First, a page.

The accidental death of a 21-year-old Camp Tawonga art teacher last week continues to send shockwaves through the Bay Area Jewish community.
A memorial service was held this week for Annaïs Rittenberg, who died at the camp July 3 when a section of a 70-foot oak tree fell and struck her. Several Bay Area congregations have eulogized Rittenberg in their email newsletters, while the
S.F.-based Jewish Community Federation launched an emergency assistance fund to help affected families and the camp.
Beyond the grief, questions have been raised over the manner in which Camp Tawonga, which is located in the mountains near Yosemite, a 45-minute drive from the small town of Groveland, handled some aspects of the tragedy’s aftermath.
In Facebook and other Internet postings, Tawonga leaders have been taken to task for failing to rapidly update campers’ parents and the Rittenberg family, and deciding not to tell campers that a counselor had been killed.
A camp executive defended the latter course of action, saying the camp staff followed protocols of a longstanding Incident Command System, doing the best they could to keep campers safe.
The accident marked the first on-site fatality in the history of Camp Tawonga, which opened in the 1920s. It occurred at 8:30 a.m. July 3, while some 30 members of the support staff, ages 18 and over, were eating breakfast together at an outdoor stage area next to the dining hall.
Camp director Jamie Simon was standing 50 feet away when she heard a loud crack high up in a black oak tree nearby. Seconds later, she saw a 30-foot section of the tree crashing to the ground.
According to Simon, it took three to five minutes to contact 911 because the falling section had knocked down power and telephone lines. Soon after the call, nearby responders from Cal Fire, the U.S. Forest Service, the Tuolumne County Sheriff’s Office and the Office of Emergency Services began arriving.
“First responders were on scene immediately,” Simon recalled, “but we had to cut debris, and it took a while, up to 15 minutes” to reach all five victims.
In addition to Rittenberg, four other members of the camp staff were struck. Two suffered minor injuries, but two others were more seriously hurt. Some 330 campers, ranging from 7 to 16 years of age, along with their counselors, were eating breakfast in the dining hall at the time. None of them were hurt or witnessed the accident.
The two staffers who were badly hurt, lifeguard Lizzie Moore and driver Cara Sheedy, were transferred by helicopter to a Modesto hospital. Moore’s mother, Carolyn Moore of Redwood City, told j. her 18-year-old daughter suffered several broken ribs, a fractured elbow and fractured lumbar transverse. She has since been released, while Sheedy remained hospitalized as of July 10. She is in stable condition.
Three-and-a-half hours after the incident, with no official information on the camp’s website or Facebook page at that point, Tawonga executive director Ken Kramarz released a statement by email to parents and the media. Simon said the delay was due to the need to reach the families first and to make sure all the information was accurate.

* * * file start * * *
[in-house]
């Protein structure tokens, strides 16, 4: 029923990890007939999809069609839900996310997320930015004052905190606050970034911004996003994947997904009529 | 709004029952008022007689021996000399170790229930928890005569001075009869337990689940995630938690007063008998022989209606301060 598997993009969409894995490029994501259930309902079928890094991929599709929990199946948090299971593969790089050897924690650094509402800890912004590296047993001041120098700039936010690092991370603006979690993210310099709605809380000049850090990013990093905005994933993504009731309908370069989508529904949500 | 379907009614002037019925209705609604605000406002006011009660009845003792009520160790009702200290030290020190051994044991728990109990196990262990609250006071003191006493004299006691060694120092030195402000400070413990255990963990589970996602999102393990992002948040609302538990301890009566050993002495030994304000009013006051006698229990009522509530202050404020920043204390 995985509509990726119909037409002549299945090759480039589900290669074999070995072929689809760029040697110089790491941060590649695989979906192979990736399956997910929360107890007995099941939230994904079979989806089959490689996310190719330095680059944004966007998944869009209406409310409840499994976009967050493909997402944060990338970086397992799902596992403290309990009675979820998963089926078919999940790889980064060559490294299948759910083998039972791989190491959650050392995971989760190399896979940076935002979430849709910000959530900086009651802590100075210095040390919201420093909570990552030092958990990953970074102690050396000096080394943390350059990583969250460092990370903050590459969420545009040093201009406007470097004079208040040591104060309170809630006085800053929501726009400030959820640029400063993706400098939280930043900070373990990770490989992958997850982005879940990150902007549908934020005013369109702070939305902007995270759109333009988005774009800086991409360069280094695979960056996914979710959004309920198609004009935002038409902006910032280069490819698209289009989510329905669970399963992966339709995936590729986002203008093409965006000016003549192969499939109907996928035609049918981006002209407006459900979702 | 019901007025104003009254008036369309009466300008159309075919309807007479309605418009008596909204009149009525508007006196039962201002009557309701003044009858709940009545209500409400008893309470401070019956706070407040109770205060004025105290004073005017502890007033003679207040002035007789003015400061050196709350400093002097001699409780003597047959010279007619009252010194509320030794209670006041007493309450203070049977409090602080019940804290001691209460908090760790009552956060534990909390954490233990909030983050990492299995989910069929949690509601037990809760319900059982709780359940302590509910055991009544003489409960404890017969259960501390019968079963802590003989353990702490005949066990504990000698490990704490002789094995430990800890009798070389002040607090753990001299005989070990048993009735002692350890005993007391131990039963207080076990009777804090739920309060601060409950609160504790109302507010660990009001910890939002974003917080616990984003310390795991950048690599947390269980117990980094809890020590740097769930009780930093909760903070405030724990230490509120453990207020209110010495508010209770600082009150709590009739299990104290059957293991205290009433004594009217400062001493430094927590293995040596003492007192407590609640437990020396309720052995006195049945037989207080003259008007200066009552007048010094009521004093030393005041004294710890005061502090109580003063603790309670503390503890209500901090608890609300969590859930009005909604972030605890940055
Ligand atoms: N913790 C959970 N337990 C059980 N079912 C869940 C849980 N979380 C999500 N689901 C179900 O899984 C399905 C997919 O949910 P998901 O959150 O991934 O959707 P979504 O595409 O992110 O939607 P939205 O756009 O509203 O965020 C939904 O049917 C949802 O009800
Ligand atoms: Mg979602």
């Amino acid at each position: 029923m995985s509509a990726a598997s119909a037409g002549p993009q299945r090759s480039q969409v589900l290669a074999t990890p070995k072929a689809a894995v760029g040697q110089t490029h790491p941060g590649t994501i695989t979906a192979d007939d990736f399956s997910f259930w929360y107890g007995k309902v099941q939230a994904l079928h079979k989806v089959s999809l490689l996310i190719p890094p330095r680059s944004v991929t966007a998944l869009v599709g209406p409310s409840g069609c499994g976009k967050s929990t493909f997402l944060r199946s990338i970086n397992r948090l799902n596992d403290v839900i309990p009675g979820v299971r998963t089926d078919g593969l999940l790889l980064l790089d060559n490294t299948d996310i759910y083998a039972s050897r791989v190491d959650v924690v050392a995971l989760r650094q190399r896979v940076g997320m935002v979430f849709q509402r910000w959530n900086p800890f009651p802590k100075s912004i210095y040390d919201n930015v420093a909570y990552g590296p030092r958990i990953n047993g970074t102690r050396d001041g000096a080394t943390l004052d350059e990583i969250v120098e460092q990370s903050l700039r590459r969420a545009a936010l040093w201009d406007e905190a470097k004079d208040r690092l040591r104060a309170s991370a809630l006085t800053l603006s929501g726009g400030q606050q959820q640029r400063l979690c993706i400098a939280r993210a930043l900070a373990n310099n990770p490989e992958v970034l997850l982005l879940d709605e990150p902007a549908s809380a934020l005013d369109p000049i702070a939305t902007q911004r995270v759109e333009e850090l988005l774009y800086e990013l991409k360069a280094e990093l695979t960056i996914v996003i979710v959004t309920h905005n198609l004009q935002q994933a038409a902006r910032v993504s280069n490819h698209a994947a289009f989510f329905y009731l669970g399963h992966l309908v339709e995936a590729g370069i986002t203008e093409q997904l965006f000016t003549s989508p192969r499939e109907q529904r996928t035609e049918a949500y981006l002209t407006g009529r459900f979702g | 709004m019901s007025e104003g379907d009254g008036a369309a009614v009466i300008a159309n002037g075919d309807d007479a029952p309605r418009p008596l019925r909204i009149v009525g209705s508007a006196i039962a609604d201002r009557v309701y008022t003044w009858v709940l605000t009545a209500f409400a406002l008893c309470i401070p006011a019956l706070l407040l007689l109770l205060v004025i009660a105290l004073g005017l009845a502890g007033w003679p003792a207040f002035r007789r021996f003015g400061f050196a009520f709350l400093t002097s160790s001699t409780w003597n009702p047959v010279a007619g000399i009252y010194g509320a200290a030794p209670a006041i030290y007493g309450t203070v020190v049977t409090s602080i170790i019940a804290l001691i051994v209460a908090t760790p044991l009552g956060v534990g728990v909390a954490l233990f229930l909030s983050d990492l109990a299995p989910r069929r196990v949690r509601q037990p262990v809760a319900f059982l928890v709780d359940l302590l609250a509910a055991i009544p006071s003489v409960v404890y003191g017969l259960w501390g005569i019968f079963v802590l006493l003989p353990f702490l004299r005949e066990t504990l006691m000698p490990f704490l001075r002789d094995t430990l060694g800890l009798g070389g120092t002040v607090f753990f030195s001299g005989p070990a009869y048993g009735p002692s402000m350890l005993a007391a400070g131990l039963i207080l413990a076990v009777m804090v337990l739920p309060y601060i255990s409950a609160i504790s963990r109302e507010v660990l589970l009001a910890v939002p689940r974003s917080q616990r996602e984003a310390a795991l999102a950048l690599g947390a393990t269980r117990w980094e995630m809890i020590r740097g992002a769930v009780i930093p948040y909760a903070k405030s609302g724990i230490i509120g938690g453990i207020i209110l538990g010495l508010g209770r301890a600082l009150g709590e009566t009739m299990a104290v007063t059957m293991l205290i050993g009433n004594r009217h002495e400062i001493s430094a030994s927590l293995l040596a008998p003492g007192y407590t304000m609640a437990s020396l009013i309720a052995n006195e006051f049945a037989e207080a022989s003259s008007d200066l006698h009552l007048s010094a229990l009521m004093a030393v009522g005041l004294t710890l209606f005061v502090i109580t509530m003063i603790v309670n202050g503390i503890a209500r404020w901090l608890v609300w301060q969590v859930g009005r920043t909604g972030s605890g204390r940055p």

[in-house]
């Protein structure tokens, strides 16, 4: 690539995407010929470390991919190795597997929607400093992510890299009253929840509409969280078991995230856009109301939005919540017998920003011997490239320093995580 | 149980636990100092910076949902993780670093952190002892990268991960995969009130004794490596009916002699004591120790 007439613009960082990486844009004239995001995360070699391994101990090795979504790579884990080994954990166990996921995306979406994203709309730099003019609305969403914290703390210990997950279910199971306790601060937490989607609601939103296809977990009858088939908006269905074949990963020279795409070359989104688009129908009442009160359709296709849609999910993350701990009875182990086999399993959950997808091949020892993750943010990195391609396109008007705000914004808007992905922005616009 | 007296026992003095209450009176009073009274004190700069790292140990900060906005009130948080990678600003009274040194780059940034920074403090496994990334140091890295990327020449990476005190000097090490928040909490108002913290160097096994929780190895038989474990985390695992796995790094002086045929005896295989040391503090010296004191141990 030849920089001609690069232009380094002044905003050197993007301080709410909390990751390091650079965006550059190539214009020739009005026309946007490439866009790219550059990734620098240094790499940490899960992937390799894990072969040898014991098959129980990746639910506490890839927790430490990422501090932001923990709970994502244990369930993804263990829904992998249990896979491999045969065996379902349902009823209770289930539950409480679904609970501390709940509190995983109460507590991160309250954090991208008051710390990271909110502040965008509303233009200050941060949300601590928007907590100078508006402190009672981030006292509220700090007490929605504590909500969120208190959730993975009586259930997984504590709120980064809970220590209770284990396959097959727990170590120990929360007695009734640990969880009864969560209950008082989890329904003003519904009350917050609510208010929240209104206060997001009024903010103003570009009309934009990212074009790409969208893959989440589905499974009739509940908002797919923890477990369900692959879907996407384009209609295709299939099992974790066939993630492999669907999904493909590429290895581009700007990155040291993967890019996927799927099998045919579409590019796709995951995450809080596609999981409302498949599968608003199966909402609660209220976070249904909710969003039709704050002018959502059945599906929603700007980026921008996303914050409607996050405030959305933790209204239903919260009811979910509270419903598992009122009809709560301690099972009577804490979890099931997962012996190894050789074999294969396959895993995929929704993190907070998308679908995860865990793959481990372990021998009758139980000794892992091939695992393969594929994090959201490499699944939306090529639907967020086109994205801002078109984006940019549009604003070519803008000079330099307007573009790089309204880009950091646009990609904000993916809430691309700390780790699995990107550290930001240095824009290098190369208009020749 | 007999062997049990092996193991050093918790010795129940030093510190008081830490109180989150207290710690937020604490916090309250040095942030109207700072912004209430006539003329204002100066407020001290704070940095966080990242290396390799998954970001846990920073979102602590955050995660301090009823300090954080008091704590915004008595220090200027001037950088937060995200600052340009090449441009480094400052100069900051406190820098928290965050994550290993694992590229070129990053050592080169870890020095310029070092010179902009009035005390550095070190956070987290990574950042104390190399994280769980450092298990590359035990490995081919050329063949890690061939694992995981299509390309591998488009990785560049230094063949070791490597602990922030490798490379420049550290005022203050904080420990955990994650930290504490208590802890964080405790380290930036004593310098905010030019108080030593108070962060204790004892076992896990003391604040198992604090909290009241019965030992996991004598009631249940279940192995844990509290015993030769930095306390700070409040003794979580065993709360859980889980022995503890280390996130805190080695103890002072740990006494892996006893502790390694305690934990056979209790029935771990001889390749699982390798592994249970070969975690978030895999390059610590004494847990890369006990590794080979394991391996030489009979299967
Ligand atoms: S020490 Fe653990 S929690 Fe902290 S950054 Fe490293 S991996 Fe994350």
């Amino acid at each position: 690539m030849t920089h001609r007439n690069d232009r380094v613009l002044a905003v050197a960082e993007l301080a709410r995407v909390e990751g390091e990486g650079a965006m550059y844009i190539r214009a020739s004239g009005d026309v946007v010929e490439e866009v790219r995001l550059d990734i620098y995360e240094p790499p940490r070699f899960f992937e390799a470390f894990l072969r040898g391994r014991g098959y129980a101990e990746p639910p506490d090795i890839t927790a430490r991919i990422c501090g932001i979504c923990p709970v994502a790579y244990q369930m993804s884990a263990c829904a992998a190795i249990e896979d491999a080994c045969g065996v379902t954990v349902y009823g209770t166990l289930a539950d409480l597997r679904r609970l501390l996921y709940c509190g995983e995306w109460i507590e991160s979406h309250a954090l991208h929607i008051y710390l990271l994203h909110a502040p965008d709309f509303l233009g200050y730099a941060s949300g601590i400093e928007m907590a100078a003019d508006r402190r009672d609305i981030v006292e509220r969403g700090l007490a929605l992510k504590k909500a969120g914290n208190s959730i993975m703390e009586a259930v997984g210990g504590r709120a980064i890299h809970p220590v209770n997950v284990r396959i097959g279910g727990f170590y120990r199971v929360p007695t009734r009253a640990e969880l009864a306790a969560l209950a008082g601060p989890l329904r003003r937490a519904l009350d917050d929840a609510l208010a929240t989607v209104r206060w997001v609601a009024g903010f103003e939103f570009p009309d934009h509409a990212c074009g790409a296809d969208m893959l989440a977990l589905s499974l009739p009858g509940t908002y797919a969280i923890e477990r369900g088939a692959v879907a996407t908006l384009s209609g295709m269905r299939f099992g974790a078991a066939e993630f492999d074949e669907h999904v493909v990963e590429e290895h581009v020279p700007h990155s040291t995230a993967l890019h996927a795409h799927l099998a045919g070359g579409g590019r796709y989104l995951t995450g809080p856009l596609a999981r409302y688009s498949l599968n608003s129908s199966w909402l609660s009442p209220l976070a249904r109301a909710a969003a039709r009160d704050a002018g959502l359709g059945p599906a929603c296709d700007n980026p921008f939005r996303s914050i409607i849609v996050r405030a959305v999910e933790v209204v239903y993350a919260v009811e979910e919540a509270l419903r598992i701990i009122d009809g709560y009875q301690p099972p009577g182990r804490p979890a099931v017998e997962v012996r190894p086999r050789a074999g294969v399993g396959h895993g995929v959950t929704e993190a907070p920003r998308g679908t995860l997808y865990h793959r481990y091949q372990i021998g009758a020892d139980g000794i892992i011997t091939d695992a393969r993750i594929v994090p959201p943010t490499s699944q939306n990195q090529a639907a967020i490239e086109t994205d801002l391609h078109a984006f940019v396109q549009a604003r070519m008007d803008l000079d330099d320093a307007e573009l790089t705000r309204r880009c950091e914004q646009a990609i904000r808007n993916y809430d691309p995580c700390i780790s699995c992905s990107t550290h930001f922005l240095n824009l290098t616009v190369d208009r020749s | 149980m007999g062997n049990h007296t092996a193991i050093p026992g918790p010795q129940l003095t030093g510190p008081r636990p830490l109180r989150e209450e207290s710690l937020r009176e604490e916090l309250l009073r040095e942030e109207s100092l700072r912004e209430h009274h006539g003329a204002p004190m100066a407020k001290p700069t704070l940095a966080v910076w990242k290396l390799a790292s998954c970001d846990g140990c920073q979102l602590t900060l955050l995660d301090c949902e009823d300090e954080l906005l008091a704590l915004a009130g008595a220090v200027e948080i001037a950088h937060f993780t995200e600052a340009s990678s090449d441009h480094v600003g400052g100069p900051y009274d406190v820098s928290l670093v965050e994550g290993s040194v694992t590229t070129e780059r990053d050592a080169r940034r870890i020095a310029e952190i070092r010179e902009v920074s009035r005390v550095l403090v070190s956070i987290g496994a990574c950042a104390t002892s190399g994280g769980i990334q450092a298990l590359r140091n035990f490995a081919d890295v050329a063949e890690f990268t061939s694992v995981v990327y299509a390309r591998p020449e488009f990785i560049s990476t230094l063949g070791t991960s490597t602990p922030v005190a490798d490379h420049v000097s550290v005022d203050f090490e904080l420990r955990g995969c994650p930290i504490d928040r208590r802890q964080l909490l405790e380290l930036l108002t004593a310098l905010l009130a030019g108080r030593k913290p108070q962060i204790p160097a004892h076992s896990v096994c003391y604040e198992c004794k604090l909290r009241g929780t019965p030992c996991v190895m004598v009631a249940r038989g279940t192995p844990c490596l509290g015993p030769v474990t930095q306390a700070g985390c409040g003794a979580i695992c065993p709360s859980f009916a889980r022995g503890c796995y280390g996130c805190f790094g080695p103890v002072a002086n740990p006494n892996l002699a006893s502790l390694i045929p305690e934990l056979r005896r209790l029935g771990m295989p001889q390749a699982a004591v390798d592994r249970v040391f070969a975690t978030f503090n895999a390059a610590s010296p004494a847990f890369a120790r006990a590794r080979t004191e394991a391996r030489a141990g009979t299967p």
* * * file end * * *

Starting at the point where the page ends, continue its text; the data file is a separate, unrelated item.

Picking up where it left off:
The release read in part, “A beloved
member of our staff, Annaïs Rittenberg, was killed in this terrible and tragic act of
nature. As our own hearts are still hurting, we send our sincerest condolences to her family and loved ones.”
Kramarz went on to praise the camp’s “on-site staff of 160 trained and dedicated counselors, specialists, therapists and medical staff [who] have done a wonderful job maintaining calm, staying focused on the children, and ensuring that they have a safe, loving camp experience.”
The death of Rittenberg, who was to begin her senior year at U.C. Santa Cruz this fall, sparked an outpouring of grief within the Tawonga community as well as the broader Jewish community. The camp’s Facebook page was flooded with expressions of sympathy for the Rittenberg family.
In this instance, however, social media also served as a platform for people to criticize certain decisions made by Tawonga leaders. For example, the counselors knew Rittenberg had died, but the children did not learn of the death until they returned home two days later and were presumably told by their parents.
Simon defended the decision not to tell the campers of the death, citing their young ages — more than 60 were under the age of 9 — and the fact that the camp session would be coming to an end within 48 hours of the accident.
“We didn’t have the resources to support that many grieving campers,” Simon said. “We thought it was a very personal decision about how and when to tell the kids. We got therapists’ input on this. They told us it would be best to allow parents to make that decision.”
Leslie Gordon, a San Francisco parent whose two children were attending Tawonga at the time of the accident, praised that strategy.
“I know it’s a controversial decision,” she said. “There is no guidebook for how to handle a horrific, unexpected tragedy, but I feel Camp Tawonga exercised excellent judgment to let the families discuss something terrible and scary.”
Gordon first learned of a tree falling three hours after the incident via an email from Congregation Sherith Israel of San Francisco, sent by Rabbi Julie Saxe-Taller to congregants with kids at the camp.
“I didn’t understand the magnitude until I logged on to Facebook, which was exploding with all kinds of false information,” Gordon said. “I called my husband pretty hysterical, and said this is serious. From that moment on my phones were ringing off the hook.”
The incorrect information, reported by the Los Angeles Times and a multitude of other media and Internet outlets, included a report that a tree had crashed through the dining hall and that there were up to 20 people injured, with one dead. The initial information seemed highly credible in that it was in a Twitter posting by Cal Fire, one that described the situation as a “mass casualty” event.